Alan Silvestri

Captain America USO scene

Captain America was introduced to the Marvel universe in 1941 as a young man who gets injected with a super serum that changes him from a frail kid to human perfection. The idea of an ordinary person suddenly finding themselves with super powers has consistently appealed to audiences and comic book fans, but Captain America became one of Marvel’s most popular superheroes during the 1940s thanks to it’s patriotic message, something that was much needed while America was in the throes of World War II. But most notably, out of all the superheroes populating the Marvel universe, Captain America was the first character to get his own movie serial, the self-titled, Captain America. (The next Marvel superhero to hit the screen would be The Punisher forty-two years later!) The serial (and Dick Purcell) brought Captain America to life, but Purcell’s version was slightly different from the version in the comics. Purcell’s alter ego was that of District Attorney Grant Gardner while the alter ego in the comics was the formerly frail Steve Rogers. However the patriotic message and feeling of the comics remained constant on the screen thanks to music from composer Mort Glickman.


If ever there was proof remakes are worthwhile, it’s the 1995 adaptation of Judge Dredd starring Sylvester Stallone. Neither a critical nor a box office success, the movie would probably be forgotten entirely if it weren’t for the fact that it’s based on a very popular comic strip. In the UK, anyway. Also, as much as there is to dismiss about the movie, it has some good ideas that aren’t necessarily taken from the source material. Basically, it’s a movie that could be remolded into a very fine film. That said, the upcoming Dredd 3D doesn’t appear to be a remake so much as another attempt to mine a movie out of the character, which made its debut in the pages of 2000 AD in 1977. Not even the title is the same. Nevertheless, this isn’t simply an umpteenth adaptation of Romeo and Juliet or Anna Karenina. With comic-based movies we think of the franchise. While The Dark Knight is not exactly a remake of the 1989 Batman, there’s a tendency for people to be conscious of all movies involving the Caped Crusader, as a unified property. And we can’t rightly think about Dredd 3D without considering its predecessor, either. Two and a half years ago, Brian revisited the earlier version with a thorough look at its pros and cons for a Junkfood Cinema column. So, there’s no need to redo that, and I don’t mean to. What I mean to do is address the movie in the context of its […]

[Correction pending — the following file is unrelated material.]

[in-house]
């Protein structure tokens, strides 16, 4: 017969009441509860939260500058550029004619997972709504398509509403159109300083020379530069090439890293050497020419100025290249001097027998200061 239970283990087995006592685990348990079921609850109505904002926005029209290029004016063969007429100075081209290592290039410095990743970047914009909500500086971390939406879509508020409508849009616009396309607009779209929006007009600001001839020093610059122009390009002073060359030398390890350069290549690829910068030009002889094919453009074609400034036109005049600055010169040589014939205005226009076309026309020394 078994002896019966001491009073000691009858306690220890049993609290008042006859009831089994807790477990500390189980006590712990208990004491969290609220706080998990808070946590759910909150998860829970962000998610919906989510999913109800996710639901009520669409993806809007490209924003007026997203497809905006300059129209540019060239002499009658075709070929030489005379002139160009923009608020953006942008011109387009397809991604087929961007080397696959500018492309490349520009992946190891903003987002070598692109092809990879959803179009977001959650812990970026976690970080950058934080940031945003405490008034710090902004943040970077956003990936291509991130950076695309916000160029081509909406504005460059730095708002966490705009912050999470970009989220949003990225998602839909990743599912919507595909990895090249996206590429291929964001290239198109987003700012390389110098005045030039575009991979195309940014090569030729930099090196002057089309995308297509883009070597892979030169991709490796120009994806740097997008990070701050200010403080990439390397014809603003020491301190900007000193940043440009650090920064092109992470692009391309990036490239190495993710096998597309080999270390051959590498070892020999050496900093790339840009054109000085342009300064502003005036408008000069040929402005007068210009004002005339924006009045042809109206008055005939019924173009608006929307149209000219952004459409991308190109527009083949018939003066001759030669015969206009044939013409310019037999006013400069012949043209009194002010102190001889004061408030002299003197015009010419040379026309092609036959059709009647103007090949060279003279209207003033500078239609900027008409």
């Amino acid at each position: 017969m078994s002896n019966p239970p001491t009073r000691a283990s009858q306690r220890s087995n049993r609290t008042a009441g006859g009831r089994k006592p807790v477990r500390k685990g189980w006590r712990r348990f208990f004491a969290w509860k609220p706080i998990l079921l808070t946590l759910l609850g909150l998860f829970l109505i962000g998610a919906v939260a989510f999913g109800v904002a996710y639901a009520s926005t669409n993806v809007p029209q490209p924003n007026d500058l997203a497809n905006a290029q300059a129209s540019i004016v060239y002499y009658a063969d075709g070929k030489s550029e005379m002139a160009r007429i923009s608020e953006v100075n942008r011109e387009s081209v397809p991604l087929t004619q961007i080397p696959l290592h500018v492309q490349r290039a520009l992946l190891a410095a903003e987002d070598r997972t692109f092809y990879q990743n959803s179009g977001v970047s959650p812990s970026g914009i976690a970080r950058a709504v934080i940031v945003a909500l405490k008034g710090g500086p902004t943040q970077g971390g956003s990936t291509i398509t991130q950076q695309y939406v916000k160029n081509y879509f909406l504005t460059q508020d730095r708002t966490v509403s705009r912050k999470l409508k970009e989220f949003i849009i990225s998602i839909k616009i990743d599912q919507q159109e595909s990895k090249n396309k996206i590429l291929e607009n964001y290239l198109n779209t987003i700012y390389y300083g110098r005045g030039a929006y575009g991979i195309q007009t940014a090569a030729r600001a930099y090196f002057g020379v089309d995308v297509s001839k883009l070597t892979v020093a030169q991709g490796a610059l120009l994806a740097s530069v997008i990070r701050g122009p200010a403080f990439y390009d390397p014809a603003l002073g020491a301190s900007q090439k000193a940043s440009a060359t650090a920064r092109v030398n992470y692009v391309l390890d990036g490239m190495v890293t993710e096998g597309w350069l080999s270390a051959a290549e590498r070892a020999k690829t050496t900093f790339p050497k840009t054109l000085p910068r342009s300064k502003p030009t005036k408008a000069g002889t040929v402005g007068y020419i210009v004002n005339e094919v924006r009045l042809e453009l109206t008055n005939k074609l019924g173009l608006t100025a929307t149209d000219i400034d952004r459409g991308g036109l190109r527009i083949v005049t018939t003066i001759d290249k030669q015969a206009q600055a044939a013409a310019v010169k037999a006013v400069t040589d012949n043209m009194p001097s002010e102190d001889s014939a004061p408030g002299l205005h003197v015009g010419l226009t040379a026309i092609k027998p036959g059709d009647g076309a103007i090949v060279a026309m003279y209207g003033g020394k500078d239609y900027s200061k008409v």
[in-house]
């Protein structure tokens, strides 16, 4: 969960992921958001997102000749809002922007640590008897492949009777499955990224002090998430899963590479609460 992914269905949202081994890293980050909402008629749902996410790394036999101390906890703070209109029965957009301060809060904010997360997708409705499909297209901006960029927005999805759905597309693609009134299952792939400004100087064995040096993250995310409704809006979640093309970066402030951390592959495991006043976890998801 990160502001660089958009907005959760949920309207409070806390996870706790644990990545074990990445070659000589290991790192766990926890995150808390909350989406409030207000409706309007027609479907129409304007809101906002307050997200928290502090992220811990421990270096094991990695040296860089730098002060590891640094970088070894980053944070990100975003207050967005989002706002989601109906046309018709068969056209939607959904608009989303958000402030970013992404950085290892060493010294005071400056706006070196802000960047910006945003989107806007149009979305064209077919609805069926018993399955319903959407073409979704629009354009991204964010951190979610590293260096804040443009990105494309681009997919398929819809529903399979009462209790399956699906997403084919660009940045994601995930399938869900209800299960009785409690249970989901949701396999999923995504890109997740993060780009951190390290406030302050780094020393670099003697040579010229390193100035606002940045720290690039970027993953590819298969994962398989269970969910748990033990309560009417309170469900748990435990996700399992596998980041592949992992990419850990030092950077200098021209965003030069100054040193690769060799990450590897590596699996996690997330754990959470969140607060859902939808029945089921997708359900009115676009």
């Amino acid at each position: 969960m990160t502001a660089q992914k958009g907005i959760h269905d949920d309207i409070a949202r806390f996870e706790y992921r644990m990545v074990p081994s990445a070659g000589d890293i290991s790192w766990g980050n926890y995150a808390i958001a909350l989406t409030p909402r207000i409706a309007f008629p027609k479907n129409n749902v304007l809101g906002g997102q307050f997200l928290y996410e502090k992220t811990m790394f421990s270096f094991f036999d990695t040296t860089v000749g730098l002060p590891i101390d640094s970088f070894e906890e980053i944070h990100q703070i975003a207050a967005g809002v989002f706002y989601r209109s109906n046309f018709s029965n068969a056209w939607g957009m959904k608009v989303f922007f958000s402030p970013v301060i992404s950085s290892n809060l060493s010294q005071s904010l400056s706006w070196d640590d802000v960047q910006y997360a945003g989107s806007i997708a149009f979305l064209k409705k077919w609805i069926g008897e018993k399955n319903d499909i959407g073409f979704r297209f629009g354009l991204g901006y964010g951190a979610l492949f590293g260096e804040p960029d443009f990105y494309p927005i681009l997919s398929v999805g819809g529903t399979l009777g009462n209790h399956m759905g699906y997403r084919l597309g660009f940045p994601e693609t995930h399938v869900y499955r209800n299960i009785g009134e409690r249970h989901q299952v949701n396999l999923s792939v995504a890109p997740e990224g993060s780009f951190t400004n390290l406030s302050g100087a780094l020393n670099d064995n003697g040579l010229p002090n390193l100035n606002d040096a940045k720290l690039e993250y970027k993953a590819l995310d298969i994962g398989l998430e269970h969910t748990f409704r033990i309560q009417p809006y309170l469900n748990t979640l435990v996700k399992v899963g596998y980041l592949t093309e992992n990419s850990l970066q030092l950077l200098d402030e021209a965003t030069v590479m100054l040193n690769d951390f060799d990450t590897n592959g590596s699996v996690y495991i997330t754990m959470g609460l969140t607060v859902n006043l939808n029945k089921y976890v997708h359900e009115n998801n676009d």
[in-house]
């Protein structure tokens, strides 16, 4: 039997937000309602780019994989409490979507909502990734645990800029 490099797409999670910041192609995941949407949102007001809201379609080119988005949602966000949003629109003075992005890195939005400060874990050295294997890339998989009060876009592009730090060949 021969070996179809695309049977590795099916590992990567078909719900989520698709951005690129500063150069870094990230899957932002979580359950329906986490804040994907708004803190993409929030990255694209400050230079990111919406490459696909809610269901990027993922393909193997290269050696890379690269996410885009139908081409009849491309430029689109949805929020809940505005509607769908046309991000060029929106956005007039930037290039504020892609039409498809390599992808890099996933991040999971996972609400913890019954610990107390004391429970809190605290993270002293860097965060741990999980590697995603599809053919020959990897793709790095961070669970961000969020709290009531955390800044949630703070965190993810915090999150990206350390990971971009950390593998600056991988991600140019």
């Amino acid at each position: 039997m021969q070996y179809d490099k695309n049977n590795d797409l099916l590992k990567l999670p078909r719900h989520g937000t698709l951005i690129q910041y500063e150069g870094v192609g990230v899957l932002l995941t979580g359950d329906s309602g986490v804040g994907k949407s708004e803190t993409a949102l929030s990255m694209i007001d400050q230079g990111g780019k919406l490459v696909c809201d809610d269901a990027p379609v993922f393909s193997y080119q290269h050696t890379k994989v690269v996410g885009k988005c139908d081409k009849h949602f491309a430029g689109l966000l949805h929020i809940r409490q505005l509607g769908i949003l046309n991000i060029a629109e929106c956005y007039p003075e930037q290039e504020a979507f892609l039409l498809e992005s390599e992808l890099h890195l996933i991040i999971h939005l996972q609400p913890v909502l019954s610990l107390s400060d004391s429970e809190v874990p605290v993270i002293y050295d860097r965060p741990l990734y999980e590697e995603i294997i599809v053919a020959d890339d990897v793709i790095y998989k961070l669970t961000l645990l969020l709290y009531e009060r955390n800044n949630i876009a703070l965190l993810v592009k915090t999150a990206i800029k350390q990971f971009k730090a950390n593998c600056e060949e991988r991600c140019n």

In a New York living room, sometime in the early 1970s, a young boy is sitting in front of his television (possibly watching an episode of Monty Python’s Flying Circus) and playing with plastic toy figures of Earth’s mightiest heroes. He smashes The Hulk into Thor, zooms Iron Man around at incredible speed and makes Captain America leap over an H.R. Pufnstuf doll. Because, you know, he’s got one of those too. Forty some odd years later, that same little boy named Joss Whedon got a chance to slam those toys together again, and he achieved something that’s made up equally of the magic of childhood and the craftsmanship of a seasoned filmmaker. It was an impossible dream, a crazy call-out to the far left field bleachers, but The Avengers is the best movie that Marvel has made.


Aural Fixation - Large

Bringing a beloved (or at least nostalgia inducing) television show to the big screen is no easy undertaking (especially for shows that have been off the air for a few good years.) The task of adapting existing material (whether it be from a book series, a comic book or a well-known public figure) can be daunting as you hope to live up to expectations while also trying cultivate new fans. When it comes to turning a television show into a film, having a few well placed cameos from the original cast, rooting the film in a story true to that show’s world and (seeing as many of these shows were comedies) not letting the film version take itself too seriously seem to be the keys to these adaptation’s success. With Phil Lord and Chris Miller’s updated 21 Jump Street taking to the silver screen this weekend, I realized that the one thing all these shows have in common (regardless of when they aired, who starred in them or what they were about) is also the one element that many television shows on air today have done away with – a catchy theme song.

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published: 12.23.2014
published: 12.22.2014
published: 12.19.2014

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